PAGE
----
A while ago I wrote a post about how the patterns by which data for cross-national datasets observed over multiple periods, e.g. with country-year or country-month observations, vary is important for modeling and prediction. Here is another way to visualize why this is the case using 3-d surface plots made with Plotly.
The plot shows logged GDP per capita for >150 countries from 1995 to 2013. This is about the time period we cover in our data for forecasting irregular leadership changes. Countries are sorted by GDP for the last year with data, which is why the near edge of the plot is smoother than the far end. It’s obvious that there are some changes within countries and at rates that differ from other countries, but still most of the variation is between countries.
The differences are much larger at the high end when we look at the raw, unlogged GDP data:
Yes, there are differences within countries and this is clearer to see with the unlogged data, but overall the surface is pretty flat over the time dimension and sloping or curving over the list of countries on the y dimension.
The reason why variation on one (spatial) or the other (temporal) dimension is important, as I argued in the other post, is that to predict dynamic outcomes like civil war onset, or irregular leadership changes in our case, temporally varying variables are absolutely necessary. Not sufficient by default, but neccessary. Data like GDP, similar structural indicators, and more generally time-invariant or largely invariant variables cannot possibly predict the timing of events.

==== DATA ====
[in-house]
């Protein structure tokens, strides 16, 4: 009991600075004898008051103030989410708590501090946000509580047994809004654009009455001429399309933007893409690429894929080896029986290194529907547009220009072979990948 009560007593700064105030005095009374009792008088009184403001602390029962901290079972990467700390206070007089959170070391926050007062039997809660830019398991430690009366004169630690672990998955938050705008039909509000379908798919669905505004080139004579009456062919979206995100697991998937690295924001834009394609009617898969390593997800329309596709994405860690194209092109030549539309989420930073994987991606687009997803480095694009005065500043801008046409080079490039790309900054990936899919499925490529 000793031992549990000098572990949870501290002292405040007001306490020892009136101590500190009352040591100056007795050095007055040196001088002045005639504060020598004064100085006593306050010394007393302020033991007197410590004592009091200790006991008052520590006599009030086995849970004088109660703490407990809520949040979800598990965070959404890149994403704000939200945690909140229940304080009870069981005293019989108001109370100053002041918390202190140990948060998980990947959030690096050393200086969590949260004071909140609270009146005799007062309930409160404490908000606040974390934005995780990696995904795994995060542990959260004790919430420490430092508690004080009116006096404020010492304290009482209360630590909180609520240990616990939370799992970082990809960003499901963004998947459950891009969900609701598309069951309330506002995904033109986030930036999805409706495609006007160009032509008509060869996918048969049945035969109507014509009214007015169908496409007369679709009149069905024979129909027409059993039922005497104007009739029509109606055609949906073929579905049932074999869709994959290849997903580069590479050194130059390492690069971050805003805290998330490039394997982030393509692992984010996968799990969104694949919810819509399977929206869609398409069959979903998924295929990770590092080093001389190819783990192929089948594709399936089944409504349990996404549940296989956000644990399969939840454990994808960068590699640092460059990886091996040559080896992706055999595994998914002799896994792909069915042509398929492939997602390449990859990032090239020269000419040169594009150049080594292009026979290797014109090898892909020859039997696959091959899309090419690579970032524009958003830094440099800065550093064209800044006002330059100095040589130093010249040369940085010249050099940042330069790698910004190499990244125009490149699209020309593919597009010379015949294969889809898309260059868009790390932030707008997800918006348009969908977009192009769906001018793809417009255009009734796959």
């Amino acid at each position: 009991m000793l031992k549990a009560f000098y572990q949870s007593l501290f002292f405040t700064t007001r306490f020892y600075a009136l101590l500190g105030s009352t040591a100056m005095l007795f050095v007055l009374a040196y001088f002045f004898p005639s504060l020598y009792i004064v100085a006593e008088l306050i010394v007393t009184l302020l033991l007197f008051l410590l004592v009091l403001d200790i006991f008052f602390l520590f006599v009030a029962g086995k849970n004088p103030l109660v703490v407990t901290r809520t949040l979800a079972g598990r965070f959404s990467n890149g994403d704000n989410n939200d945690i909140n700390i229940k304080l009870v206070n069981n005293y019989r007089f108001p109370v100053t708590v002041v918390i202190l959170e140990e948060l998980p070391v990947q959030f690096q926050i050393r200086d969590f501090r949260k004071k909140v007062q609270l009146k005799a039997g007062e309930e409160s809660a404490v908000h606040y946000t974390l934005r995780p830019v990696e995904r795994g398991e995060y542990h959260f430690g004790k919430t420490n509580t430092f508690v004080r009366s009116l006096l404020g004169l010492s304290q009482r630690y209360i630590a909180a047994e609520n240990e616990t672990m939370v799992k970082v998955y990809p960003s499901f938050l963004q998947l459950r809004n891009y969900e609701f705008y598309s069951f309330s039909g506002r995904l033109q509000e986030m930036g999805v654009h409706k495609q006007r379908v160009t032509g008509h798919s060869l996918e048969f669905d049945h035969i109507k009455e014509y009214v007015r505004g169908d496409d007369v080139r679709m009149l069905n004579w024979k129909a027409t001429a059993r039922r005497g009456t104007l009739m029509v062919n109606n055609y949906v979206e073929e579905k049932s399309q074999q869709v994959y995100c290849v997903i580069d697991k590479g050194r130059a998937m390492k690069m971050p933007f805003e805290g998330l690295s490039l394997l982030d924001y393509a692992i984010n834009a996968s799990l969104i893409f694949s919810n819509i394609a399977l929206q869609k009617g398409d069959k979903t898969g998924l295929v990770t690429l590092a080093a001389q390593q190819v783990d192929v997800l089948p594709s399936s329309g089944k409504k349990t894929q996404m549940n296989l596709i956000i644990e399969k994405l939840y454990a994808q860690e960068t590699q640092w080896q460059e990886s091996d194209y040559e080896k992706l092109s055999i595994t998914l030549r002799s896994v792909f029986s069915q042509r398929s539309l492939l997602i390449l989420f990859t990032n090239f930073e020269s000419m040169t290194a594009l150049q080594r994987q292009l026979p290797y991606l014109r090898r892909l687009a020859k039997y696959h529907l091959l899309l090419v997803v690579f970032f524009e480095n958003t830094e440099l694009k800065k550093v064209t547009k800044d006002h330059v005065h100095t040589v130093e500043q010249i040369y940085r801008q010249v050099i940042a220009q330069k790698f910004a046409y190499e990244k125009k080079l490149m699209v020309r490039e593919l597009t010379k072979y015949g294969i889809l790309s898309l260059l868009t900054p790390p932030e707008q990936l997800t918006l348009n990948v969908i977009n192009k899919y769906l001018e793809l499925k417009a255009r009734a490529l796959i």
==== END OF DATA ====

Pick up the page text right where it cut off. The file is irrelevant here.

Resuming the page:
Now compare the two plots above to what anti-government protests look like:
That’s essentially the same set of countries, and over the same time period, but using monthly rather than annual observations. I also flipped the x and y axes, but that hardly matters, it’s spiky either way. The data come from the replication data for the Research & Politics article I linked above, and consist of counts of anti-government protests events in the ICEWS event data. There is more variation over time, and although there are countries with higher mean levels of protests, it’s not as pronounced a pattern as it was with GDP. This is the kind of thing that might help pin the timing of events down.
No discussion of event data should probably fail to mention that media-based event data are subject to important biases and irregularities, and that these are crucial for attempts at causal inference. They are not fundamentally a threat to use in prediction sans explanation though.
Creating the plots was pretty easy. There is a
plotly R library that allows you to send
ggplot2 objects to their website, where a bit of clicking and rotating will turn them into interactive 3-d surface plots. Although it seems to not handle missing and ragged–think countries entering at various points in the 60’s or 90’s–data very well, it’s a bit more intuitive than looking at summary means and variances, which in any case might obscure differences like these in the kind of structured data commonly used in IR (country/province/grid cell–year/month)